Fundraising in a Box: Crowdsourcing Microgrants
March 14, 2011 @ 3:30pm, Austin Convention Center
Dianne Debicella, Fractured Atlas
Angela Tucker, Director, Asexuality: The Making Of A Movement
Danae Ringelmann, Founder, IndieGoGo
Jed Cohen, Founder, Rockethub
Where’s The Money? Finding the Right Funding for Your Film
March 15, 2011 @ 11am, Austin Convention Center
Bryan Poyser, Texas Filmmakers’ Production Fund
Director, Lovers of Hate
Amada Cruz, United States Artists
Michael Shirley, National Endowment for the Humanities
Sara Dosa, San Francisco Film Society
“Finding The Right Funding” Moderator Bryan Poyser
Two panels at this year’s South By Southwest had two panels that dealt with two different ways of raising money for the low budget film. “Fundraising in a Box: Crowdsourcing Microgrants” and “Where’s The Money? Finding the Right Funding” dealt with raising money via crowdfunding and grant writing. Crowdfunding is a relatively new way to fund a film. Grants are often discussed as a funding options, but panels are rarely devoted to them.
“Fundraising In A Box” featured panels from diverse ends of the crowdfunding spectrum. Dianne Debicella is the Program Director for Fiscal Sponsorship at Fractured Atlas, a non-profit organization that provides discounted production insurance and fiscal sponsorship. Danae Ringelmann is the founder of IndieGoGo, a crowdfunding website. Jed Cohen, a former child actor, founded the crowdfunding website RocketHub in 2009. Angela Tucker is finishing a documentary on the asexuality movement and exceeded her goal of raising $10,000 on Kickstarter.
How and why people get involved in crowdfunding campaigns was discussed. “People involved in crowdfunding campaigns want to be part of something greater than themselves,” said Ringelmann. When pressed for advice about crowdfunding, Cohen dispelled the “Internet Angel”, the fantasy that there are people trolling the internet looking for a project to fund, and emphasized publicizing the fundraiser. Debicella discussed Fractured Atlas, the insurance options as well as the Fiscal Sponsorship program. Fractured Atlas is partnered with IndieGoGo, which means if you have a project funded by Fractured Atlas, you can link it to your IndieGoGo Fundraiser. Also discussed was the amount of money taken off the top of each crowdfunding website.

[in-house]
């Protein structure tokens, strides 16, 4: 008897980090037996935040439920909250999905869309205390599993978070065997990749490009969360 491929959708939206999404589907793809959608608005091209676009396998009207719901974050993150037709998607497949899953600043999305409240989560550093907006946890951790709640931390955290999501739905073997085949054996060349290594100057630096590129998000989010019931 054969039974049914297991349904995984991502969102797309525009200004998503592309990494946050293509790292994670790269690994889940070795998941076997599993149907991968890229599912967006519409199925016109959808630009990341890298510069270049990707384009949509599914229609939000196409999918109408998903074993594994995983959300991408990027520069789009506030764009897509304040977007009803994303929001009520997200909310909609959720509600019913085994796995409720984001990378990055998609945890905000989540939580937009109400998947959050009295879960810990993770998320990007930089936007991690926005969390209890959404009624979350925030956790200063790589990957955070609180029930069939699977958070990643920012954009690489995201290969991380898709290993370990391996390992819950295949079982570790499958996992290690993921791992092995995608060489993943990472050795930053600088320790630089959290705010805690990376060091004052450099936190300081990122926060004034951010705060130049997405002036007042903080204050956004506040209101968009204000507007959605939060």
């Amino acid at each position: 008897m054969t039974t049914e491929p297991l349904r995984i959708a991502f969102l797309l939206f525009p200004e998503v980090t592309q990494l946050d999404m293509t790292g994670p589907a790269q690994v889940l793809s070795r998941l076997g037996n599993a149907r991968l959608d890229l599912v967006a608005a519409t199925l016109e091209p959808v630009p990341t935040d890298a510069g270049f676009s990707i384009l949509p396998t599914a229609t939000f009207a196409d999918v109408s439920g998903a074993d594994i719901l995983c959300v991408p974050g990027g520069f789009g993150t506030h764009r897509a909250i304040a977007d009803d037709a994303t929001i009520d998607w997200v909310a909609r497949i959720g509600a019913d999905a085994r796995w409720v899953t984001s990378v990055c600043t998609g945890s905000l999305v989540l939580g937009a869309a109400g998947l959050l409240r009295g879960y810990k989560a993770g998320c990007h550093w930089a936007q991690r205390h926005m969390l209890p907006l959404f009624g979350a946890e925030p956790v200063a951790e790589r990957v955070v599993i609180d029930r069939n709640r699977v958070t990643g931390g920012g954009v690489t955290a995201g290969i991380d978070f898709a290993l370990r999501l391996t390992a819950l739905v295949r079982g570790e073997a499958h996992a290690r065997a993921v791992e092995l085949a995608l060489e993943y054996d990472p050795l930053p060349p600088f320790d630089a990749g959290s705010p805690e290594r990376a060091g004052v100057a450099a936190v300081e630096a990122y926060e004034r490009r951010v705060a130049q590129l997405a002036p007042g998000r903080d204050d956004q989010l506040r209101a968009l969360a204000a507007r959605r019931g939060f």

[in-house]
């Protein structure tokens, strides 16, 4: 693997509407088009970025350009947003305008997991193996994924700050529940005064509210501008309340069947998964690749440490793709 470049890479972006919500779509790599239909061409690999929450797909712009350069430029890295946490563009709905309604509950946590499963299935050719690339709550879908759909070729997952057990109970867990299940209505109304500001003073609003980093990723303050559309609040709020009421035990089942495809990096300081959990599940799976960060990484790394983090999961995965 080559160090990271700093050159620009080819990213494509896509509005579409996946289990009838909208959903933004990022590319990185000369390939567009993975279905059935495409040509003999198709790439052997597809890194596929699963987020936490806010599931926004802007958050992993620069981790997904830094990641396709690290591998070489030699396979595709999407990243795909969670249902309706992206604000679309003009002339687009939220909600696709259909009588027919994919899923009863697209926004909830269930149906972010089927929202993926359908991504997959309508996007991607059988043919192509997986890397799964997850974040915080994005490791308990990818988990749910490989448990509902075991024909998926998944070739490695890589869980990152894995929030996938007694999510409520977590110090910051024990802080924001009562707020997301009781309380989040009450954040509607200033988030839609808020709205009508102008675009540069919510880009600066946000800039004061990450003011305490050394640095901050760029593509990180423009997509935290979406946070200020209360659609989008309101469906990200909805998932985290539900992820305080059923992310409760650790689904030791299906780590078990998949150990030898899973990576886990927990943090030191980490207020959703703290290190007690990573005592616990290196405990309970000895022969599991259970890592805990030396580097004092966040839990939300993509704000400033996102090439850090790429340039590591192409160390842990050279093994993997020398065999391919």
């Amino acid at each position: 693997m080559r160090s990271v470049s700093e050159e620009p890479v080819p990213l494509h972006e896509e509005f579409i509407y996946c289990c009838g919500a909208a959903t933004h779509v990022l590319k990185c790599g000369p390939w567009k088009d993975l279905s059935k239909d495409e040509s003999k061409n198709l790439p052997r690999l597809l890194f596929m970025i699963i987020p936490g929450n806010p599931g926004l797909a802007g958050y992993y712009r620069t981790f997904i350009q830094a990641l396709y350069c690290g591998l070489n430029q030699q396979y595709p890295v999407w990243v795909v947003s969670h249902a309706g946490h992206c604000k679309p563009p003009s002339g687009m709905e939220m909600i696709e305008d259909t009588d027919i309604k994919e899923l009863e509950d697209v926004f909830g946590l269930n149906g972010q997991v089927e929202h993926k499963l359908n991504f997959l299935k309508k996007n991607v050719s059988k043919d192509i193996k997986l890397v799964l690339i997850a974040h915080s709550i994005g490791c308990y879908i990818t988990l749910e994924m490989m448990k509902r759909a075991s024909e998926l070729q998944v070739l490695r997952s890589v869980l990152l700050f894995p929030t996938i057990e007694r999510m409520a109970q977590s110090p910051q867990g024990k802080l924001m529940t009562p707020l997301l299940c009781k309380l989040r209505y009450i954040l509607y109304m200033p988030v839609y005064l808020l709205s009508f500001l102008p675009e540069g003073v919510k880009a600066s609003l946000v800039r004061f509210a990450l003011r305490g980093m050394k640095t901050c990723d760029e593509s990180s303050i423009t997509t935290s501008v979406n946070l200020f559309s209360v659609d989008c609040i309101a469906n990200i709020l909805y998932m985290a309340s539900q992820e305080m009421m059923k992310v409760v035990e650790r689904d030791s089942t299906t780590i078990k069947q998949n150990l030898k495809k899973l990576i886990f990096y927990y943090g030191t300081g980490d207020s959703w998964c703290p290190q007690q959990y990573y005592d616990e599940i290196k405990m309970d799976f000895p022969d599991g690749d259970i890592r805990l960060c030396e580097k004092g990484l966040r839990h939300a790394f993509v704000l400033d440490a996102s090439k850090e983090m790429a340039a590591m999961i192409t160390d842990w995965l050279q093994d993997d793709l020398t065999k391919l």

Tucker’s documentary was presented as an example of a project being successfully crowdfunded. The fundraising clip for Tucker’s documentary on Kickstarter was played during the panel. Tucker chose to raise money via Kickstarter, which is an all-or-nothing crowdfunding website (IndieGoGo and RocketHub allow you to keep the funds you raise even if you don’t meet the goal) because of their strong presence online, as well as the challenge of meeting the goal. Tucker exceeded her goal, raising $11,073 out of a goal of $10,000, and advised the audience about Kickstarter Campaigns: “If you don’t raise all of it, you don’t get any of it. It’s important to have in your head the person who can bail you out.”
Ringelmann pointed out that IndieGoGo has an emphasis on Customer Service, and all fundraisers are entitled to a free coaching call. RocketHub and IndieGoGo are international crowdfunding websites (The British documentary Sound It Out, which premiered at SXSW, was funded via crowdfunding at IndieGoGo); Kickstarter is US Projects only.